Idaho Governor Brad Little (R) is warning of mega-fires that could potentially impact the state this summer and is asking the public to help prevent them.
Little conducted a press conference on Tuesday at the National Interagency Fire Center with state and federal fire managers to underscore the potential threat fires could pose to the state.
“My fear is that we will have some of these great big mega-fires that start creating their own weather, like the one that is over in Oregon, where I think a lot of this smoke is coming from, that basically endanger communities, they endanger firefighters, they endanger precious wildlife and watershed capacity,” Little said.
Areas of the state are under Stage I and Stage II fire restrictions with more areas expected to be added as hot, dry conditions increase the threat of fires.
“Idaho has been fortunate in recent years to avoid the devastating kind of fire seasons other states have faced, but this year could be different,” Little said.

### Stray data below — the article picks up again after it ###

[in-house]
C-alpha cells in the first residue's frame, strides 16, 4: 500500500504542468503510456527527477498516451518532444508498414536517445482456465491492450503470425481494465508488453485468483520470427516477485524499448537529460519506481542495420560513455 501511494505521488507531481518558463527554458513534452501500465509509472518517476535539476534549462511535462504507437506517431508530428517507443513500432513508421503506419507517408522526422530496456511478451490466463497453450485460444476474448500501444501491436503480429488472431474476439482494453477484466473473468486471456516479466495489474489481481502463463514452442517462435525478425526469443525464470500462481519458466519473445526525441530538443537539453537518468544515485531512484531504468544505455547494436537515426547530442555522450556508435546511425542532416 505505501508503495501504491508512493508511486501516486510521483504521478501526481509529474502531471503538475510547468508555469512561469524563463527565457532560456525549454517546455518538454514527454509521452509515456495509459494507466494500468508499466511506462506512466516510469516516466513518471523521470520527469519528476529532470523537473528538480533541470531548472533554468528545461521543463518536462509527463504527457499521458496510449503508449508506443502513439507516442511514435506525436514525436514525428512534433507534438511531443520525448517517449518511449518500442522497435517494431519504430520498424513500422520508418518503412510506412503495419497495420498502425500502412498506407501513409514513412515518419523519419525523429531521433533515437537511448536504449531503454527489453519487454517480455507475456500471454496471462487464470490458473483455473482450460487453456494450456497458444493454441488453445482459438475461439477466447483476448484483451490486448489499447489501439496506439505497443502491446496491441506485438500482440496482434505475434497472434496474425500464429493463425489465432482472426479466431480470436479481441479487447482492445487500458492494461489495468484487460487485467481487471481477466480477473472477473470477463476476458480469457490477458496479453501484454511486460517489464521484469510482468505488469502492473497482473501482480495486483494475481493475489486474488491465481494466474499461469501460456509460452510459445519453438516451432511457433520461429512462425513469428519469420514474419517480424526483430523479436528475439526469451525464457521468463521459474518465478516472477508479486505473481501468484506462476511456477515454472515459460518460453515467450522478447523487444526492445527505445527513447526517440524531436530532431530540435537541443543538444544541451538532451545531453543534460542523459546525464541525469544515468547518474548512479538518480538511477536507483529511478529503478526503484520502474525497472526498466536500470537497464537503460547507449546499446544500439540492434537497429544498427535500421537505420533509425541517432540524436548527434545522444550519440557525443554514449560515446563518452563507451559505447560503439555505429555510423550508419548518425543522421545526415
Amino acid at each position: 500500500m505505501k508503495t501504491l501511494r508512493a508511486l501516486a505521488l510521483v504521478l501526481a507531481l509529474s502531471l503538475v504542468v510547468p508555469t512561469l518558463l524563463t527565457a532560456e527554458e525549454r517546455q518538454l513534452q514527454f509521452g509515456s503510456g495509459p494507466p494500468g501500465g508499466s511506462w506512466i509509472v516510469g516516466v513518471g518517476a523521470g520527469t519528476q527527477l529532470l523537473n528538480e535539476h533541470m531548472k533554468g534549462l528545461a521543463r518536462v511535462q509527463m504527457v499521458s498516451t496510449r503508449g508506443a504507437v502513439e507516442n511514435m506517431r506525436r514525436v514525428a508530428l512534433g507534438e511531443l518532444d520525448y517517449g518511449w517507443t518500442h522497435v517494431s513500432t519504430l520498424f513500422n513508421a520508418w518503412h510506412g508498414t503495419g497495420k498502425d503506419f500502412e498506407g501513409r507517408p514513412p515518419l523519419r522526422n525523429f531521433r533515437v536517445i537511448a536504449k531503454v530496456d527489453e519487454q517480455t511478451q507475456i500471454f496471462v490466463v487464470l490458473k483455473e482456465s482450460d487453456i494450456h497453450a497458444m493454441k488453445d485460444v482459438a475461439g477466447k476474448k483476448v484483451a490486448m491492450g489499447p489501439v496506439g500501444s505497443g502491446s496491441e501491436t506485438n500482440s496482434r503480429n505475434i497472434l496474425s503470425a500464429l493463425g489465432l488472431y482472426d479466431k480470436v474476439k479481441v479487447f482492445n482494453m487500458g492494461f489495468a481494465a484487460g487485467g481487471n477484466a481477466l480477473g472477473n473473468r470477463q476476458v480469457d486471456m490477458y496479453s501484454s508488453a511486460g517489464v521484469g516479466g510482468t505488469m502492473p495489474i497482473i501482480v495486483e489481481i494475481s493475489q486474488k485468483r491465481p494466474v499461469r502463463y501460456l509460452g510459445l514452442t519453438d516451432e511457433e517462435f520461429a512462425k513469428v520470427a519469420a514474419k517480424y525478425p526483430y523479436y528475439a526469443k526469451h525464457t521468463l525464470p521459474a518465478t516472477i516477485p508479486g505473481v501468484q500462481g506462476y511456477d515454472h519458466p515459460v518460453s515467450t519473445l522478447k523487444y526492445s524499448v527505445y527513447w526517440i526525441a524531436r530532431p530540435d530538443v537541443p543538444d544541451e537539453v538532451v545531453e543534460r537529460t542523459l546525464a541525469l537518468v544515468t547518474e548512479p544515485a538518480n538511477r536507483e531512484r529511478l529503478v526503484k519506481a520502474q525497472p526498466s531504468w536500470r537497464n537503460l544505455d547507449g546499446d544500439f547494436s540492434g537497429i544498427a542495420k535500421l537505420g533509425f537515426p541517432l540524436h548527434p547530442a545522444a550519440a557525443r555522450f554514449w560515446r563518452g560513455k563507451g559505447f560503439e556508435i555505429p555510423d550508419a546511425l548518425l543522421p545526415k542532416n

“On top of extreme drought in many parts of Idaho, we are in the middle of a prolonged, regional excessive heat wave. Fires burning in other states are putting strain on the availability of firefighting resources across the West,” he added.
Last week, the governor signed an emergency declaration to invoke the National Guard for the state’s fire response.
Wildfires have begun to break out early after a historic heatwave hit the West in June. The historic heatwave coupled with a low winter snowpack has concerned several states who are bracing for a vicious wildfire season.
“We are seeing unprecedented wildfire conditions in Idaho right now with no relief from extremely hot, dry conditions in the forecast,” Idaho Department of Lands Director Dustin Miller said.
“The biggest issue we face right now is extremely limited resources to manage these fires, including a lack of aircraft and crews on the ground. We typically tap into our shared resources during these times, but they have very limited availability due to fires in our neighboring states. The public can help by avoiding any outdoor activity that could spark a human-caused fire,” he added.
Little said residents need to be careful to not unintentionally cause wildfires that could put strains on the state’s resources.